When Alex Fourie arrived in America at the age of seven, he weighed 34 12 pounds.
“The only thing we really ate was soup,” Fourie explained, “and eating soup with a hole in your mouth is pretty difficult.”
Fourie, 27, spent his first seven years of life in Ukrainian orphanages and believes his cleft lip and palate were caused by his birth near Chernobyl, the world’s worst nuclear accident. Fourie was born with only one arm as well.
Fourie was adopted by South African missionaries serving in Alabama, and he picked up a golf club just days after arriving at his new home. Now, the PGA teaching pro is utilizing his golf connections to help the orphanage that saved his life so many years ago.
Fourie, who grew up in Cherkasy, stated, “My friends are sending me videos of my hamlet and town being attacked.”
Fourie’s previous orphanage still has 175 children, and with the Russian military shelling hospitals, schools, and children’s homes, he couldn’t just sit back and watch from the safety of his Tennessee home.
He replied, “I was ready to walk over there and be honest.” “I was looking at airfares,” says the narrator.
Instead, the new father decided to raise money for his charity, Single Hand Golf, by selling T-shirts, with all earnings going to Hope Now, the missionary group that matched him with a family all those years ago.
The youngsters’ two- to three-day journey to safety on the Romanian border costs around $1,000 in petrol charges. Fourie donated $3,000 to Hope Now on Monday. Servers for both the Hope Now and T-shirt websites failed when he appeared on “Fox & Friends” Saturday morning to share his tale.
Vic Jackopson, the creator of Hope Now, first saw 2-year-old Fourie in a newborn orphanage.
“For me, his heart was broken,” Fourie added.
Five months later, Jackopson returned to the orphanage to adopt him, only to discover that the small boy had been moved to an orphanage with older children, with no documentation trail and no name to connect them.
Fourie couldn’t be adopted out of Ukraine beyond the age of seven since he was diagnosed with mental problems.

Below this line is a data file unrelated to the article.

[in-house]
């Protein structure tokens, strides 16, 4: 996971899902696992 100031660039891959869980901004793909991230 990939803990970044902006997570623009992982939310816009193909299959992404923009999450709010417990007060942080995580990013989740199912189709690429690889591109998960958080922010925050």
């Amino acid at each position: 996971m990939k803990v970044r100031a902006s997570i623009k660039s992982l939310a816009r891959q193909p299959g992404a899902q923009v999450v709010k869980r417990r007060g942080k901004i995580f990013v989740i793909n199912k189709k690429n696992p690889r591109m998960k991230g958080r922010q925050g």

In 1999, an orphanage director contacted Jackopson and informed him of a young kid in desperate need of adoption. That weekend, Jackopson was in Birmingham, Alabama, visiting a pastor friend’s church. Elizabeth and Anton Fourie learnt on Saturday that yet another reproductive procedure had failed. Their acquaintance Jackopson told them about a youngster in Ukraine who needed a family the next day.
Alex explained, “It was a church-wide, community understanding that I would be their child.” “They all said, ‘Go get your kid!'” says the narrator.
Fourie initially met his parents on Mother’s Day in 1999, and he was adopted one month before his seventh birthday. A senator from Alabama aided in the expediting of the papers. He gets goosebumps when he thinks about how close he was to being forced to stay in Ukraine — alone and without the medical care he needed.
Passing the examination
Fourie got a PGA member last year after passing the Player Ability Test with a few shots to spare in Cleveland, Tennessee. After the head pro bailed him out for wearing shorts, he did it in rain pants on a hot summer day.
Fourie used to work as an assistant pro at a par-3 course in Knoxville, but now works for Litespeed Construction, selling roofs and teaching golf lessons on the side.
He laughed and replied, “I get on roofs for a living.” “I’m underappreciated.”
The roofing work allows him to participate in competitions more frequently. Fourie is already one of the best disabled golfers in the country, with a handicap index of 0.6. He won the first competition he entered in the North American One-Armed Golfer Association, and he’s “very thrilled” about the USGA’s new U.S. Adaptive Open, which will be held this summer on Pinehurst No. 6. There will be 96 players on the pitch.
Fourie’s passion for teaching is “seeing others fall in love with the game of golf.”
Cyndee Knight, the president of Hope Now, is aware of the statistics for children who are not adopted from Ukraine’s orphanages. Thirty percent of those who attempt suicide do so, and more than twice as many will have a criminal record. Hope Now supports small group homes for teens who have aged out of orphanages, as well as medical and basic needs programs.
In the midst of the conflict, some male orphans are now patrolling the cities at night as new troops of the Ukrainian Army, terrified and hungry. There’s a need everywhere Knight looks.
She has five vans that she uses to transport children and their government-appointed guardians to Romania. Diesel is expensive, and most old vans need to be repaired on a regular basis. Finding safe, local drivers willing to leave their homes and duties to transport orphans across perilous roads is tough. So far, 150 people have been relocated to safety, the most of whom are women and children.
“After this conflict, they’re expecting 100,000 additional orphans,” Fourie remarked.
It’s snowing in Cherkasy right now, which means that because bottled water is scarce, Ukrainians are forced to boil the snow. Fourie hasn’t visited Ukraine since leaving in 1999, but he’s already making preparations to assist in the reconstruction.
Regardless of the horrors that occurred there, Ukraine will always be Fourie’s home. He’ll always have a soft spot in his heart for her people, especially the weakest.
“To stay alive, we’re all fighters,” Fourie remarked. “Watching the Ukrainian people’s spirit battle for their land has filled me with pride and delight, knowing that I, too, have a small bit of their spirit.”
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